NewsNew Jersey High School Receives Courage in Theatre Award for RagtimeThe school will perform the Tony-winning musical as written after attempts were made to remove racial slurs from the script.
March 16, 2017
A New Jersey high school that received national attention earlier this year when attempts were made to censor the script to the musical Ragtime is receiving praise for its decision to present the work as written.
Based on the E.L. Doctorow novel that concerns the immigrant experience in America at the turn of the 20th century, the musical by Lynn Ahrens, Stephen Flaherty, and Terrence McNally includes the n-word and other racial slurs to accurately depict tensions of the time period.
Officials at Cherry Hill High School East initially planned to replace or eliminate the offensive words from the script; however, following outcry from students and community members (in addition to the threat of losing rights to the production for making unauthorized edits), it was decided that Ragtime would go on as originally written.
Music Theatre International, which licenses the musical, is honoring students and school administrators with its Courage in Theatre Award for using the controversy surrounding their production of Ragtime as a teachable moment. The award is bestowed to an “organization that uses the power of the arts to affect positive change in their community in the face of adversity.”
“These are tumultuous, difficult times. We believe that while these difficult times provide challenges in our educational community, they also provide an opportunity and an obligation to educate,” said school superintendent Dr. Joseph Meloche in a statement. “We believe we can educate using difficult subject matter presented in a safe, sensitive way. To that end, Cherry Hill High School East will present Ragtime as written. The school community will be supported by curriculum and conversation leading up to and continuing through the show’s performance dates and beyond....We will make it abundantly clear that we loathe the n-word, that we despise this most vile of words in our language.”
"We at Music Theatre International were impressed with the maturity, dedication, and courage of the Cherry Hill East community not just in persevering with their production of Ragtime but in engaging in thoughtful, often emotional, debate as to the merits of proceeding with the show. In our licensing of a wide variety of musicals to schools around the world, we see many instances where the performers and audiences learn about culture, history and the arts through their productions. At a time where civil and respectful discourse can be difficult to find, we were particularly moved by the Cherry Hill community's in-depth consideration of the issues surrounding this production and ultimately by the decision to use the show as an instrument of education," said Drew Cohen, President of Music Theatre International in a statement.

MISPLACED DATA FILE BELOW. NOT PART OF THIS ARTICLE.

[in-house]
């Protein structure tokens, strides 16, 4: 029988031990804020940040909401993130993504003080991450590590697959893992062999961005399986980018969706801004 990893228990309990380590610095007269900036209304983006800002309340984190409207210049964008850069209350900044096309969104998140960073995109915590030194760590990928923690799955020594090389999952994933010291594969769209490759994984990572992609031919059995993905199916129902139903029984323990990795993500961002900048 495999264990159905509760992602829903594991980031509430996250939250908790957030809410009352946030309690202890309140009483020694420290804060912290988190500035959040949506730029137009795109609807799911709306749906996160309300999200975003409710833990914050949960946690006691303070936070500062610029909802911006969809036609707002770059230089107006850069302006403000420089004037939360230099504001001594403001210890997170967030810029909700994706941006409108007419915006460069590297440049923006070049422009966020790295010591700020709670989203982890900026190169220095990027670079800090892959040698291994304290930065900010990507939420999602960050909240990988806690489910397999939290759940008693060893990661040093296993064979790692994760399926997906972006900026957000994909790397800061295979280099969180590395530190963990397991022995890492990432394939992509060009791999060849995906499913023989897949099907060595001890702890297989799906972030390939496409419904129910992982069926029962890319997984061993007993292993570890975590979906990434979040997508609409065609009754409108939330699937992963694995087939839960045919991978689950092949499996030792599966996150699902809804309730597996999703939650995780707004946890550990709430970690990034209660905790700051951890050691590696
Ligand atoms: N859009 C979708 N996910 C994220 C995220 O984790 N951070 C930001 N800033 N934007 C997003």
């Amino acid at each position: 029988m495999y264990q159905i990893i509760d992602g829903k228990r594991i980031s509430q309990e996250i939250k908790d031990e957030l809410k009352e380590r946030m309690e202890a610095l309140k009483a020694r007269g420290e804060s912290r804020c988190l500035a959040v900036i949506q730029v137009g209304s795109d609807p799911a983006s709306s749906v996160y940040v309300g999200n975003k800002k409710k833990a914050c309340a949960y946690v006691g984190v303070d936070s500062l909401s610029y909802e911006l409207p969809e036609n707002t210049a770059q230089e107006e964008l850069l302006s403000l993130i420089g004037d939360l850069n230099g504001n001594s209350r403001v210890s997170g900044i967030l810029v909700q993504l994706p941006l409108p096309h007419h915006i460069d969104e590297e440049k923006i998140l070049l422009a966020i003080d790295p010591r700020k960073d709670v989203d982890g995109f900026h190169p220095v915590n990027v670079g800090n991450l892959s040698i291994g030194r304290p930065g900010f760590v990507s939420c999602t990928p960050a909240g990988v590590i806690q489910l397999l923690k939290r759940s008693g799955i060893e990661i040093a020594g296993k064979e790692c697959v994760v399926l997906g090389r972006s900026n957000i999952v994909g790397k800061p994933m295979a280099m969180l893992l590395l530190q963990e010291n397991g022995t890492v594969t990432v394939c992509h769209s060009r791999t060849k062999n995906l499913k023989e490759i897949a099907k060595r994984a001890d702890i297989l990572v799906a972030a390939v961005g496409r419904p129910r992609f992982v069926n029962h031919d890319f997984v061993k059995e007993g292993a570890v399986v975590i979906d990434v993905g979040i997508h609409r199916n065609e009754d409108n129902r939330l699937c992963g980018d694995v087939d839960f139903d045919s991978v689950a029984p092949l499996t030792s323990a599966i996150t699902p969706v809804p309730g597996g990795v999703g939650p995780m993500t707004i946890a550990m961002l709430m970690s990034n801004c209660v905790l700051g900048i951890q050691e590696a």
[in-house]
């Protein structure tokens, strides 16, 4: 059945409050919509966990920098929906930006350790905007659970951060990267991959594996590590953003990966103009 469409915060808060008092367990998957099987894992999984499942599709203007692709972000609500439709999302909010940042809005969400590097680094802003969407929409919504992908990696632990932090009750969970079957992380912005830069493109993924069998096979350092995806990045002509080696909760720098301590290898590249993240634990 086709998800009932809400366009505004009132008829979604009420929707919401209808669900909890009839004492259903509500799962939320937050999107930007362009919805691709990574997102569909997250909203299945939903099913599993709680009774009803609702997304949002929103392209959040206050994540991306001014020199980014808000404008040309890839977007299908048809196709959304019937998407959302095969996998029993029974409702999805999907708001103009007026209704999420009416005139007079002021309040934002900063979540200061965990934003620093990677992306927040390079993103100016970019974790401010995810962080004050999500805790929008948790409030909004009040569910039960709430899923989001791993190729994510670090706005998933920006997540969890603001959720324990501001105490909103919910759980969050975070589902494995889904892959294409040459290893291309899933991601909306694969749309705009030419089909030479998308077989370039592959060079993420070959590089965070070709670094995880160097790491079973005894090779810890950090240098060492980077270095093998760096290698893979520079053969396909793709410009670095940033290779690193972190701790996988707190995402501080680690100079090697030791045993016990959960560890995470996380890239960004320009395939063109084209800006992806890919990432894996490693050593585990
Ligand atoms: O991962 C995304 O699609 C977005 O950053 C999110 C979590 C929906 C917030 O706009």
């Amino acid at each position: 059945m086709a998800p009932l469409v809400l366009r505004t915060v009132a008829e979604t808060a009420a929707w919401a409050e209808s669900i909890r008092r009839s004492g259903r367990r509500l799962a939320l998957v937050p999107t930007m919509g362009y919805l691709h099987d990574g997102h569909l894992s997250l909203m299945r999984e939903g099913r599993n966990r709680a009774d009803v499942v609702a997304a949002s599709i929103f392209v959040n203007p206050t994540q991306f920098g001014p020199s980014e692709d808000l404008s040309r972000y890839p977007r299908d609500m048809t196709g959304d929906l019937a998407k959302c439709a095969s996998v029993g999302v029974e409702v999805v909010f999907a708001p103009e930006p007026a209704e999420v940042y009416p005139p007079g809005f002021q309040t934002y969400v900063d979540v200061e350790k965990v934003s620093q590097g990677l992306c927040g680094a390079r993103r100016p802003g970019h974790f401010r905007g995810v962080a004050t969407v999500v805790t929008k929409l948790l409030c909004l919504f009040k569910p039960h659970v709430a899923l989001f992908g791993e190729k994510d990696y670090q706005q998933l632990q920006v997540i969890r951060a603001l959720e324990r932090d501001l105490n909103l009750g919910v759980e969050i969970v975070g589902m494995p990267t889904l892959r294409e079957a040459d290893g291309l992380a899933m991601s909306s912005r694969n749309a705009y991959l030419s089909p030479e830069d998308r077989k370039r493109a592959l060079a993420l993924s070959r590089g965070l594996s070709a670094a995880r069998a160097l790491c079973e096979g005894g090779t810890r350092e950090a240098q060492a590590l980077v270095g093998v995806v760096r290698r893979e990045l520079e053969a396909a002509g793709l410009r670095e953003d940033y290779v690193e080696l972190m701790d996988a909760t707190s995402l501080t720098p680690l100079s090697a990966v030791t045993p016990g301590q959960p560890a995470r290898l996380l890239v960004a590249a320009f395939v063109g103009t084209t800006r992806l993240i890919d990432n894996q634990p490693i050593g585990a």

The show’s writers also praised the school’s decision in a joint statement, which reads: “Ragtime is a story of our beloved country — its glories, its follies and its gross wrongs. Doctorow’s vision of America is human and humane. There are good people and bad people in Ragtime, but above all there are people trying to do the right thing, no easy task in a country then, as now, still in the process of defining itself. Cherry Hill’s thoughtful, respectful and emotional community discourse was a vision of our country at its very best. We applaud the community of Cherry Hill for voicing deeply-held concerns on all sides. We thank the educators for their willingness to listen, and to consider every argument. And bravo to the students for their articulate brilliance and commitment. The theater is a better place everyone who took part.”